|Publication number||US4336242 A|
|Application number||US 06/095,302|
|Publication date||Jun 22, 1982|
|Filing date||Nov 19, 1979|
|Priority date||Nov 18, 1978|
|Also published as||DE2850108A1|
|Publication number||06095302, 095302, US 4336242 A, US 4336242A, US-A-4336242, US4336242 A, US4336242A|
|Inventors||Rainer Schmidberger, Hilmar Franke|
|Original Assignee||Dornier System Gmbh.|
|Export Citation||BiBTeX, EndNote, RefMan|
|Patent Citations (11), Referenced by (27), Classifications (9), Legal Events (1)|
|External Links: USPTO, USPTO Assignment, Espacenet|
This invention relates to a hard ferrite powder with the composition of BaO.6Fe2 O3 and a process for preparing the hard ferrite powder, it being known to subject a common solution of iron salts and barium salts in water to a heat treatment at high temperatures in a reaction vessel.
Hard ferrites are oxidic permanent magnet materials with a high coercive field strength, that is, these are magnetic materials which are difficult to demagnetize. They are used, among other applications, in DC motors.
Ordinarily hard ferrites are of the composition BaO.6Fe2 O3, where Sr and Pb are also used in lieu of Ba and where the proportion of the oxide portions also can deviate from 6 (for instance 5.5 to 6.5). They also include additions to improve sintering, the lattice structure, to increase the coercive field strength and/or remanence.
The coercive field strength of hard ferrite powders is essentially determined by the grain size of the monocrystalline domains (primary grains) in the particles, as the creation of Bloch walls is directly related to the particle size by the number of the lattice defects which may act as possible nucleating agents for the formation of Bloch walls. The smaller the monocrystalline domains, the higher the coercive field strength, as long as the boundary to the superparamagnetic particles is not crossed, where magnetic reversal takes place by thermal activation.
The following references in the literature disclose processes for the preparation of ferrites:
1. CERAMIC BULLETIN, Vol. 47, #2, (1968), "Magnetic Ceramics --A Review and Status Report", pp. 186-195;
2. PREPARATION OF FERRITES BY THE ATOMIZING BURNER TECHNIQUE, Lincoln Lab., Massachusetts Institute of Technology;
3. T. AKASHI, T. TSUJI, Y. ONODA -- Sintering of Ferrite Powder Prepared by a New Spray-Roasting Technique;
4. JOURNAL DE PHYSIQUE, April 1977 -- Fast Reaction Sintering Process for the Production of Ferrites;
5. German Offenlegungsschrift No. 2,403,900;
6. BERICHTE DER DEUTSCHEN KERAMISCHEN GESELLSCHAFT 55 (1978) #4, pp. 194-197, "Synthetische Keramische Rohstoffe";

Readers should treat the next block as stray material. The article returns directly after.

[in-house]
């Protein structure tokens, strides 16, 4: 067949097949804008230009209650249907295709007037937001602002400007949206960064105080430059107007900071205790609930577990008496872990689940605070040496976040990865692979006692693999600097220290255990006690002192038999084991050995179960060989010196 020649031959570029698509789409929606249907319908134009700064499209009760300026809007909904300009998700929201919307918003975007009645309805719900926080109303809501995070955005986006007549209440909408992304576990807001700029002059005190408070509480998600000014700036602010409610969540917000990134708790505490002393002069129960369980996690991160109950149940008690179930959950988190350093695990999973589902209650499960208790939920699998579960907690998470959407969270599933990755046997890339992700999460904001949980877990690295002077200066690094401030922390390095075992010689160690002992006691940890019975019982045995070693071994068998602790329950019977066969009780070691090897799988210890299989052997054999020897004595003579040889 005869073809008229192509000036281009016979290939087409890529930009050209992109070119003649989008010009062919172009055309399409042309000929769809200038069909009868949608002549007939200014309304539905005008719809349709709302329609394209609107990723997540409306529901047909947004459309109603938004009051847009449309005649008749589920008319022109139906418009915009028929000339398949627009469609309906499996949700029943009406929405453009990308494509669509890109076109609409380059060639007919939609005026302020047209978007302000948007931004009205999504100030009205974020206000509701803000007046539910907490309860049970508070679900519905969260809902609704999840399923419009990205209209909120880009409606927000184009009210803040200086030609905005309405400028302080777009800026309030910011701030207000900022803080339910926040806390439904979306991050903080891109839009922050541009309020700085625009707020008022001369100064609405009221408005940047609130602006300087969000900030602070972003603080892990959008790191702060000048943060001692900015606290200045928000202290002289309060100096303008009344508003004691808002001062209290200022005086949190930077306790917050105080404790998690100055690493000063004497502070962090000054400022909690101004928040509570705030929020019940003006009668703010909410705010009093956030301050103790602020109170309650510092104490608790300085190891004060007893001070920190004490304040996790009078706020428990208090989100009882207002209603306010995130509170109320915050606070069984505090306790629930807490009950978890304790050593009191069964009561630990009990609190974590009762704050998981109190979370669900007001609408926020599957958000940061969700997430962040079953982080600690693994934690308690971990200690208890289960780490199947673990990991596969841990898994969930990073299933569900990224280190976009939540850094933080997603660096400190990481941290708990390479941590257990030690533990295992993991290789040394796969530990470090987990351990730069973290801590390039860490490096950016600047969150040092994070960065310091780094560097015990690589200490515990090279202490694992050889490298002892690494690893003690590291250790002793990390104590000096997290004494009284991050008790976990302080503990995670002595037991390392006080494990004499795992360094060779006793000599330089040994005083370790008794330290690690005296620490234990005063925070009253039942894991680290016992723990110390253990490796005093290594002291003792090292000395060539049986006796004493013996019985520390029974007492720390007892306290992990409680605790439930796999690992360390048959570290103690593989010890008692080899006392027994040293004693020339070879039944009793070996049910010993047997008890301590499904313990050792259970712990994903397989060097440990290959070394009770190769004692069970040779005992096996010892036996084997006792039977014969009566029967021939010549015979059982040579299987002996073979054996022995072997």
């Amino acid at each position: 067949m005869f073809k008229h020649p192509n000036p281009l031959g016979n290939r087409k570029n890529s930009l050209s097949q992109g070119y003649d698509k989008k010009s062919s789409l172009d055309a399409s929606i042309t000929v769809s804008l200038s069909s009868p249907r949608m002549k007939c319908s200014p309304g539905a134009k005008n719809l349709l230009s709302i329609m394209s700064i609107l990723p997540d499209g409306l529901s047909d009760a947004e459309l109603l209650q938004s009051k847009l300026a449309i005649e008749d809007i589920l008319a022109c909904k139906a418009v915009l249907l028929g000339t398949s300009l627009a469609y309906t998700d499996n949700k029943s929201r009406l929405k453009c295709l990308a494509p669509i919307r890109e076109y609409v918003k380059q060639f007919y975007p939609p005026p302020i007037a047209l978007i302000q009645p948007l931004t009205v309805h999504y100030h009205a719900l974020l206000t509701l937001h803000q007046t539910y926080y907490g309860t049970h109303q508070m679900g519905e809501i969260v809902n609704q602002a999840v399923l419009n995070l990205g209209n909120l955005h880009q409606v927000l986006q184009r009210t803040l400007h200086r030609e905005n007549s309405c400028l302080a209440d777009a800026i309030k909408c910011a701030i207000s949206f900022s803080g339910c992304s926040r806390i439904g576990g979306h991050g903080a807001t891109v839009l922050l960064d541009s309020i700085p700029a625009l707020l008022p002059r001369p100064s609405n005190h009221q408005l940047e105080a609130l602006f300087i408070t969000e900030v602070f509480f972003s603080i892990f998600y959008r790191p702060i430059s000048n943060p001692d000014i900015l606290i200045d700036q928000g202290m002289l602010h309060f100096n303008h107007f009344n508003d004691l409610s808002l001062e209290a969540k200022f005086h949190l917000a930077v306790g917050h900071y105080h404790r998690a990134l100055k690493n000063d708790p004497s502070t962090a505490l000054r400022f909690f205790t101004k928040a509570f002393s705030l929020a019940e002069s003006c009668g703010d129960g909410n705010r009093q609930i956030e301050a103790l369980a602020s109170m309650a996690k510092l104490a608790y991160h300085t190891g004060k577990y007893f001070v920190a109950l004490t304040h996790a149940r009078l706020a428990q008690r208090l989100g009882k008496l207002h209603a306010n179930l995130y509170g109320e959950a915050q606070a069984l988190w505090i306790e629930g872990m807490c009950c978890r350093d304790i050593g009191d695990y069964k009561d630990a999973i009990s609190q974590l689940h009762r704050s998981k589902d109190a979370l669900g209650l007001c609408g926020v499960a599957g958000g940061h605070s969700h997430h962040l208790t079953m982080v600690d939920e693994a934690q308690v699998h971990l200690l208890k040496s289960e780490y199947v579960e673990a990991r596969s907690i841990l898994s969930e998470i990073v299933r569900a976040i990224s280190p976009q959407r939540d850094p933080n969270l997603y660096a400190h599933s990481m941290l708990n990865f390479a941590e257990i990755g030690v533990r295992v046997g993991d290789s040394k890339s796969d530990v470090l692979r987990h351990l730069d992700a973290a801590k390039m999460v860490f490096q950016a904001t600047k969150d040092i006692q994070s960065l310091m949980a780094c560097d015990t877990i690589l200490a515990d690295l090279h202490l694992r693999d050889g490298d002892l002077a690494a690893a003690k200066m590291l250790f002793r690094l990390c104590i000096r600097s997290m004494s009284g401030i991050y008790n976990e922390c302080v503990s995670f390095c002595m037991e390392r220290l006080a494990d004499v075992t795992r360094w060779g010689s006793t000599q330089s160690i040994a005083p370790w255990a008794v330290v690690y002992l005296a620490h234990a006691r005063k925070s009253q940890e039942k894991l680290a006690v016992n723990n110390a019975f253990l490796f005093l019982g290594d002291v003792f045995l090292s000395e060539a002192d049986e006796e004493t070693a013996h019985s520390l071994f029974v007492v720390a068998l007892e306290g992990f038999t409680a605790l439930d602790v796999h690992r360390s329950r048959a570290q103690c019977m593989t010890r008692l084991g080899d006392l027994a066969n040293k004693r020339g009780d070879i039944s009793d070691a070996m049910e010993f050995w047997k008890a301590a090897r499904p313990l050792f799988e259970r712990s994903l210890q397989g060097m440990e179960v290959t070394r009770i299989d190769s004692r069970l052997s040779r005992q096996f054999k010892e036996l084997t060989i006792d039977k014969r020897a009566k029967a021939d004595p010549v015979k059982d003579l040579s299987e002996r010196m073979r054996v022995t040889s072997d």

7. British Pat. No. 888,688; and
8. U.S. Pat. No. 3,378,335.
Reference 1 mentions on page 190 the hard ferrite composition initially mentioned herein.
Reference 2 relates to soft ferrites. A solution of the metal nitrates in alcohol is sprayed, or burned with oxygen. A highly homogeneous powder is formed, which is separated in a cyclone.
Reference 3 concerns a so-called "spray-roasting" process for preparing soft ferrites. A solution of the metallic components in HNO3 is decomposed in a spray dryer at temperatures between 350° C. and 400° C. As no spinel structure is obtained thereby, the powder cannot be used for making oriented magnets. The volume shrinkage is very high in sintering because the powder contains undecomposed nitrates.
Reference 4 discloses making hard ferrites from a suspension of the participating metal oxides, the suspension being sprayed into a hot reaction tube. The mixed oxide is formed by solid reaction. Because suspensions are used, the homogeneity obtained is low and the process steps in mixing and preparing the powders are costly.
Reference 5 describes a similar process, additional components being added in a very homogeneous manner in the form of water-soluble salts.
Reference 6 discloses various methods for preparing powders, for instance spray-roasting processes. The spraying takes place in burners. This reference also mentions low-temperature spray-drying of solutions, which, as described in reference 3, is suitable for making intimately mixed salt mixtures.
Reference 7 (British Pat. No. 888,688) discloses spraying a common solution of iron and barium salts in water at high temperatures into a flame and to so make a barium ferrite powder which, by quenching, exhibits an amorphous structure and therefore has soft-magnetic properties. By a subsequent heat treatment of these soft-magnetic powders, the crystalline and hence hard magnetic ferrite structure can be obtained. Because this heat tratment must be applied to powders in bulk, there is the danger of sintering the individual powder particles together, whereby the powder is no longer workable (compressible and orientable in a magnetic field).
Reference 8 (U.S. Pat. No. 3,378,335) also describes the use of common solutions of barium and iron salts which are thermally decomposed by being sprayed into a hot reaction vessel, the product is obtained however having magnetic properties up to only about 50%. This is due to the process parameters used. The powder so made cannot be used for manufacturing oriented magnets. Post-treatment also fails to obtain magnets with high coercive field strengths and magnetizations of saturation.